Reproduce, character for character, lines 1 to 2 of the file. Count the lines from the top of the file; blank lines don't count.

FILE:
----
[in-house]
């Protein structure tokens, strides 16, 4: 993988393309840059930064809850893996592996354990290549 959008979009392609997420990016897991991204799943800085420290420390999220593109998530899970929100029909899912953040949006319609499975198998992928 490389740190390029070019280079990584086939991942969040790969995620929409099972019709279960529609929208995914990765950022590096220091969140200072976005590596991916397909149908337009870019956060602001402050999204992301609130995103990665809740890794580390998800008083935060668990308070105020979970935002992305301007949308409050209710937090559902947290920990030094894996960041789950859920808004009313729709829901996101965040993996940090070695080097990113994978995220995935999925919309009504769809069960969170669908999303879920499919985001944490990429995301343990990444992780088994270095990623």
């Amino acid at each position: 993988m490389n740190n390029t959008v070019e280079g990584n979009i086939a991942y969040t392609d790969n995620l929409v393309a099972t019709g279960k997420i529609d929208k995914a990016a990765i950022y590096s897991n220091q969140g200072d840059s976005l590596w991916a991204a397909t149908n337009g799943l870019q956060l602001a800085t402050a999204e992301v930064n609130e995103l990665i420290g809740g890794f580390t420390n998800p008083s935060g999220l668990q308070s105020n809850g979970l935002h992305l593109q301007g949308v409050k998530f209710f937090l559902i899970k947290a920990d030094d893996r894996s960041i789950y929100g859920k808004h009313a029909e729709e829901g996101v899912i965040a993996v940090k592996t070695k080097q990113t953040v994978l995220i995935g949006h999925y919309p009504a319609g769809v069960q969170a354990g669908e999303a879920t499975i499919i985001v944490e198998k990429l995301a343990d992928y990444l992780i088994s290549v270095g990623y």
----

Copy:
[in-house]
């Protein structure tokens, strides 16, 4: 993988393309840059930064809850893996592996354990290549 959008979009392609997420990016897991991204799943800085420290420390999220593109998530899970929100029909899912953040949006319609499975198998992928 490389740190390029070019280079990584086939991942969040790969995620929409099972019709279960529609929208995914990765950022590096220091969140200072976005590596991916397909149908337009870019956060602001402050999204992301609130995103990665809740890794580390998800008083935060668990308070105020979970935002992305301007949308409050209710937090559902947290920990030094894996960041789950859920808004009313729709829901996101965040993996940090070695080097990113994978995220995935999925919309009504769809069960969170669908999303879920499919985001944490990429995301343990990444992780088994270095990623």